littlebook The Little Book of Valuation

Characteristics of growth companies

            Growth companies are diverse in size, growth prospects and can be spread out over very different businesses but they share some common characteristics that make an impact on how we value them. In this section, we will look at some of these shared features:

  1. Dynamic financials: Much of the information that we use to value companies comes from their financial statements (income statements, balance sheets and statements of cash flows). One feature shared by growth companies is that the numbers in these statements are in a state of flux. Not only can the numbers for the latest year be very different from numbers in the prior year, but can change dramatically even over shorter time periods. For many smaller, high growth firms, for instance, the revenues and earnings from the most recent four quarters can be dramatically different from the revenues and earnings in the most recent fiscal year (which may have ended only a few months ago).
  2. Private and Public Equity: It is accepted as conventional wisdom that the natural path for a young company that succeeds at the earliest stages is to go public and tap capital markets for new funds. There are three reasons why this transition is neither as orderly nor as predictable in practice. The first is that the private to public transition will vary across different economies, depending upon both institutional considerations and the development of capital markets. Historically, growth companies in the United States have entered public markets earlier in the life cycle than growth companies in Europe, partly because this is the preferred exit path for many venture capitalists in the US. The second is that even within any given market, access to capital markets for new companies can vary across time, as markets ebb and flow. In the United States, for instance, initial public offerings increase in buoyant markets and drop in depressed markets; during the market collapse in the last quarter of 2008, initial public offerings came to a standstill. The third is that the pathway to going public varies across sectors, with companies in some sectors like technology and biotechnology getting access to public markets much earlier in the life cycle than firms in other sectors such as manufacturing or retailing. The net effect is that the growth companies that we cover in chapter will draw on a mix of private equity (venture capital) and public equity for their equity capital. Put another way, some growth companies will be private businesses and some will be publicly traded; many of the latter group will still have venture capitalists and founders as large holders of equity.
  3. Size disconnect: The contrast we drew in chapter 1 between accounting and financial balance sheets, with the former focused primarily on existing investments and the latter incorporating growth assets into the mix is stark in growth companies. The market values of these companies, if they are publicly traded, are often much higher than the accounting (or book) values, since the former incorporate the value of growth assets and the latter often do not. In addition, the market values can seem discordant with the operating numbers for the firm – revenues and earnings. Many growth firms that have market values in the hundreds of millions or even in the billions can have small revenues and negative earnings. Again, the reason lies in the fact that the operating numbers reflect the existing investments of the firm and these investments may represent a very small portion of the overall value of the firm.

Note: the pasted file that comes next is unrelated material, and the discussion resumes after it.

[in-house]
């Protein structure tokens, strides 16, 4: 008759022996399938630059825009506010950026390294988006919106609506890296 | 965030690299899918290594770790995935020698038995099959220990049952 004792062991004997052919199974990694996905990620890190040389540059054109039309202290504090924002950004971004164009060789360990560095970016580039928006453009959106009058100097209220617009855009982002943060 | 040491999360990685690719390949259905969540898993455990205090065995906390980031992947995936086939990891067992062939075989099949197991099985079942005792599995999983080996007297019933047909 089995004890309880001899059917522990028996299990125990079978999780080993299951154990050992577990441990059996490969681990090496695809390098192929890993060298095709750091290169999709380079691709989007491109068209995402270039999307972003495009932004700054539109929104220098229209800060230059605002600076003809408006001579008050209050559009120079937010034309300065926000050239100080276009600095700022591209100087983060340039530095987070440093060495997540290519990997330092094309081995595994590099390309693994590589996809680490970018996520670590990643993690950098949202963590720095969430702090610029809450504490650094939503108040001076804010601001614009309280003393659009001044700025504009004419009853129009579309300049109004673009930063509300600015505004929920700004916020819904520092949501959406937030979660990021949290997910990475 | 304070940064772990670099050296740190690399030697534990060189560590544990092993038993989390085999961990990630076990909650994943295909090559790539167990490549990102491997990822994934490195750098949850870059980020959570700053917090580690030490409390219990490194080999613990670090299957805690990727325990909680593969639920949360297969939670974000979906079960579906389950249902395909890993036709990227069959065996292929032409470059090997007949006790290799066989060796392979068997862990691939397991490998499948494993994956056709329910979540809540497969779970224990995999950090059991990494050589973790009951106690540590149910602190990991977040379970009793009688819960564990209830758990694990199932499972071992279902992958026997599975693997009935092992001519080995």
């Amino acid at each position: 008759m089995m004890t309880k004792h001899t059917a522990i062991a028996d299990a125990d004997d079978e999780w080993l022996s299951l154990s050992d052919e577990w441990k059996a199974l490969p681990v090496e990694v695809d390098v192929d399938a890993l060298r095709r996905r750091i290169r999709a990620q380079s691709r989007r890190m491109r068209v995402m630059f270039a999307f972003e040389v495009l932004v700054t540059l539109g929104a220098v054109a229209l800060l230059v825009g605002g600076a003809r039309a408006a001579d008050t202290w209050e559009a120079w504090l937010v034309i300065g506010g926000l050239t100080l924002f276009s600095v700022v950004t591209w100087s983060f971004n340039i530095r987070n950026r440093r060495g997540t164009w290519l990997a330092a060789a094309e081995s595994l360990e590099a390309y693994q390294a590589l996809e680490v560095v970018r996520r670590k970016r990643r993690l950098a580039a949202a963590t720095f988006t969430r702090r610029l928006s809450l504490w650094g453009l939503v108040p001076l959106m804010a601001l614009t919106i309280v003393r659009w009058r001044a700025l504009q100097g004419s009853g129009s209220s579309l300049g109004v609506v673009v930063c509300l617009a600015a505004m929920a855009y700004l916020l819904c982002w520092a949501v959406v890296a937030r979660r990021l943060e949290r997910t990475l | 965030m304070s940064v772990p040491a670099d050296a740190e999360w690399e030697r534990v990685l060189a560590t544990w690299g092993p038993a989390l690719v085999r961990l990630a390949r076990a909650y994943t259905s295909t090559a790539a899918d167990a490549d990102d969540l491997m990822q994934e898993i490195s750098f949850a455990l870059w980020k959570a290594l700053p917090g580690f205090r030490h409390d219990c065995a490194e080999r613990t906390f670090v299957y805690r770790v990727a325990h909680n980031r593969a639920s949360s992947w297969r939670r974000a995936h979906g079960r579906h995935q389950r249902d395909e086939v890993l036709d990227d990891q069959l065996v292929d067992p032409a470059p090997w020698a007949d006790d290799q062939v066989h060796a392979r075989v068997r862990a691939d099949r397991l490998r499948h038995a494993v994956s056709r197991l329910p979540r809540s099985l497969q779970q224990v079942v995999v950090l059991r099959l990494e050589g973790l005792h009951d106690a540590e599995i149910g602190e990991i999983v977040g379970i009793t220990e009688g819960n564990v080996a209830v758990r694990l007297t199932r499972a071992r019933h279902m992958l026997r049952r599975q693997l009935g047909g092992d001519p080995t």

4. Use of debt: While the usage of debt can vary across sectors, the growth firms in any business will tend to carry less debt, relative to their value (intrinsic or market), than more stable firms in the same business, simply because they do not have the cash flows from existing assets to support more debt. In some sectors, such as technology, even more mature growth firms with large positive earnings and cash flows are reluctant to borrow money. In other sectors, such as telecommunications, where debt is a preferred financing mode, growth companies will generally have lower debt ratios than mature companies.
  5. Market history is short and shifting: We are dependent upon market price inputs for several key components of valuation and especially so for estimating risk parameters (such as betas). Even if growth companies are publicly traded, they tend to have short and shifting histories. For example, an analyst looking at Google in early 2009 would have been able to draw on about 4 years of market history (a short period) but even those 4 years of data may not be particularly useful or relevant because the company changed dramatically over that period – from revenues in millions to revenues in billions, operating losses to operating profits and from a small market capitalization to a large one. 

While the degree to which these factors affect growth firms can vary across firms, they are prevalent in almost every growth firm.